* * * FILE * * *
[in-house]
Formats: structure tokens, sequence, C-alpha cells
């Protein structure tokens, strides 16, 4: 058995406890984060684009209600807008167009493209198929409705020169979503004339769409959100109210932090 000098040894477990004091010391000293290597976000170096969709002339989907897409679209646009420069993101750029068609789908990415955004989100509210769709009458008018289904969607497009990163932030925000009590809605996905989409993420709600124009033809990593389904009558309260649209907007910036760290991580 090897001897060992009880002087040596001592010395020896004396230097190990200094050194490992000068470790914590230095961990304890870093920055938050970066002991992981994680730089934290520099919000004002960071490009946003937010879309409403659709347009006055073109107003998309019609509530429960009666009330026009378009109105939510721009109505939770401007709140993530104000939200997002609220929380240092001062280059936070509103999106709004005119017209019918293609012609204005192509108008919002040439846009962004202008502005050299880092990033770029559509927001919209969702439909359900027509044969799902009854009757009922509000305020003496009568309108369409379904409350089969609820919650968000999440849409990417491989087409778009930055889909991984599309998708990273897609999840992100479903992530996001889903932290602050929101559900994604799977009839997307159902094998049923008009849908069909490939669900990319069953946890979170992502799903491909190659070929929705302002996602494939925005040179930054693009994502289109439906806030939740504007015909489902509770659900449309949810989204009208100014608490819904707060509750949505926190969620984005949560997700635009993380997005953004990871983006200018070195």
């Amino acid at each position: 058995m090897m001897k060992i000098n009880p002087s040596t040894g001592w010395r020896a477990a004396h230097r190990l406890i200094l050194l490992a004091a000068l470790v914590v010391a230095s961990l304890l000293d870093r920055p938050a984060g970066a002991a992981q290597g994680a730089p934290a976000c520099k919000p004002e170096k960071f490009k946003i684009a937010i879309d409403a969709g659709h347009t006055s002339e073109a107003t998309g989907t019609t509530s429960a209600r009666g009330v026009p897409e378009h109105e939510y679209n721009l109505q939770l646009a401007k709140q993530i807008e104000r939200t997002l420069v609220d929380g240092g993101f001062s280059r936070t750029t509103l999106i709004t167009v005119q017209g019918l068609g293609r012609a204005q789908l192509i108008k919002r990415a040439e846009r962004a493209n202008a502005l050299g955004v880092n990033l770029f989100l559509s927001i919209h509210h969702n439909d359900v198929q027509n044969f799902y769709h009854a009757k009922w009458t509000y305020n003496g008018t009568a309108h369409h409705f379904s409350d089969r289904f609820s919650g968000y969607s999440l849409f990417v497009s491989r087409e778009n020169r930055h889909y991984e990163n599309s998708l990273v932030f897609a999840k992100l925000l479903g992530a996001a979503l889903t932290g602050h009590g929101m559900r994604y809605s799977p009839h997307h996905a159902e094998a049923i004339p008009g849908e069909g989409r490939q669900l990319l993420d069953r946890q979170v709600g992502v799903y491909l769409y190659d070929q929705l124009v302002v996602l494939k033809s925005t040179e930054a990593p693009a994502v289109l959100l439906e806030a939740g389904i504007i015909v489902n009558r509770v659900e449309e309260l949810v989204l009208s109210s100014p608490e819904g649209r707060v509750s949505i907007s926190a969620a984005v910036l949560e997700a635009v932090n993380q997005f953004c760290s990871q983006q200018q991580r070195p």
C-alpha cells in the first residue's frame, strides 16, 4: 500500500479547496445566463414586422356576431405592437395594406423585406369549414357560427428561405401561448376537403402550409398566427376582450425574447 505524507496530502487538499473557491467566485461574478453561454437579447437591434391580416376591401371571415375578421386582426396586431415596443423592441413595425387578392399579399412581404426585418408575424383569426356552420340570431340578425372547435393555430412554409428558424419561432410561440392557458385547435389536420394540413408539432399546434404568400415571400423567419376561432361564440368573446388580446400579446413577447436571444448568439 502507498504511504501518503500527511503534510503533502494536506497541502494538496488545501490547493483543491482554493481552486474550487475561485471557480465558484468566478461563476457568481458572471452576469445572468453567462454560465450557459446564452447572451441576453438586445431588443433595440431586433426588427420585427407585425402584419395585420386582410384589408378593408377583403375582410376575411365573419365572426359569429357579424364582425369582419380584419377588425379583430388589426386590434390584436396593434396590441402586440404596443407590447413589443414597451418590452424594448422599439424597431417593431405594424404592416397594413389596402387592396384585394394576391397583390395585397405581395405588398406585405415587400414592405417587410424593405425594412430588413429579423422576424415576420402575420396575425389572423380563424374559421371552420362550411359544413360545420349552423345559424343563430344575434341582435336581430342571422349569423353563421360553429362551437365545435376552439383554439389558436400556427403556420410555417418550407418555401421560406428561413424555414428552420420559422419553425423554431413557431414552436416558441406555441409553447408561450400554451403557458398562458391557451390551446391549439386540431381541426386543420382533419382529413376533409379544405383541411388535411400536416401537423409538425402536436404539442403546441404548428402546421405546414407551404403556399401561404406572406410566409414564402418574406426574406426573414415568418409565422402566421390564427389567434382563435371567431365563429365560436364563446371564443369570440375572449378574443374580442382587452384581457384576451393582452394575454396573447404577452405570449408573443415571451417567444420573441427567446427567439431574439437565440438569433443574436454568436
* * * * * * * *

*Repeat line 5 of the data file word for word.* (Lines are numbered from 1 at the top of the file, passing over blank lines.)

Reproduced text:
C-alpha cells in the first residue's frame, strides 16, 4: 500500500479547496445566463414586422356576431405592437395594406423585406369549414357560427428561405401561448376537403402550409398566427376582450425574447 505524507496530502487538499473557491467566485461574478453561454437579447437591434391580416376591401371571415375578421386582426396586431415596443423592441413595425387578392399579399412581404426585418408575424383569426356552420340570431340578425372547435393555430412554409428558424419561432410561440392557458385547435389536420394540413408539432399546434404568400415571400423567419376561432361564440368573446388580446400579446413577447436571444448568439 502507498504511504501518503500527511503534510503533502494536506497541502494538496488545501490547493483543491482554493481552486474550487475561485471557480465558484468566478461563476457568481458572471452576469445572468453567462454560465450557459446564452447572451441576453438586445431588443433595440431586433426588427420585427407585425402584419395585420386582410384589408378593408377583403375582410376575411365573419365572426359569429357579424364582425369582419380584419377588425379583430388589426386590434390584436396593434396590441402586440404596443407590447413589443414597451418590452424594448422599439424597431417593431405594424404592416397594413389596402387592396384585394394576391397583390395585397405581395405588398406585405415587400414592405417587410424593405425594412430588413429579423422576424415576420402575420396575425389572423380563424374559421371552420362550411359544413360545420349552423345559424343563430344575434341582435336581430342571422349569423353563421360553429362551437365545435376552439383554439389558436400556427403556420410555417418550407418555401421560406428561413424555414428552420420559422419553425423554431413557431414552436416558441406555441409553447408561450400554451403557458398562458391557451390551446391549439386540431381541426386543420382533419382529413376533409379544405383541411388535411400536416401537423409538425402536436404539442403546441404548428402546421405546414407551404403556399401561404406572406410566409414564402418574406426574406426573414415568418409565422402566421390564427389567434382563435371567431365563429365560436364563446371564443369570440375572449378574443374580442382587452384581457384576451393582452394575454396573447404577452405570449408573443415571451417567444420573441427567446427567439431574439437565440438569433443574436454568436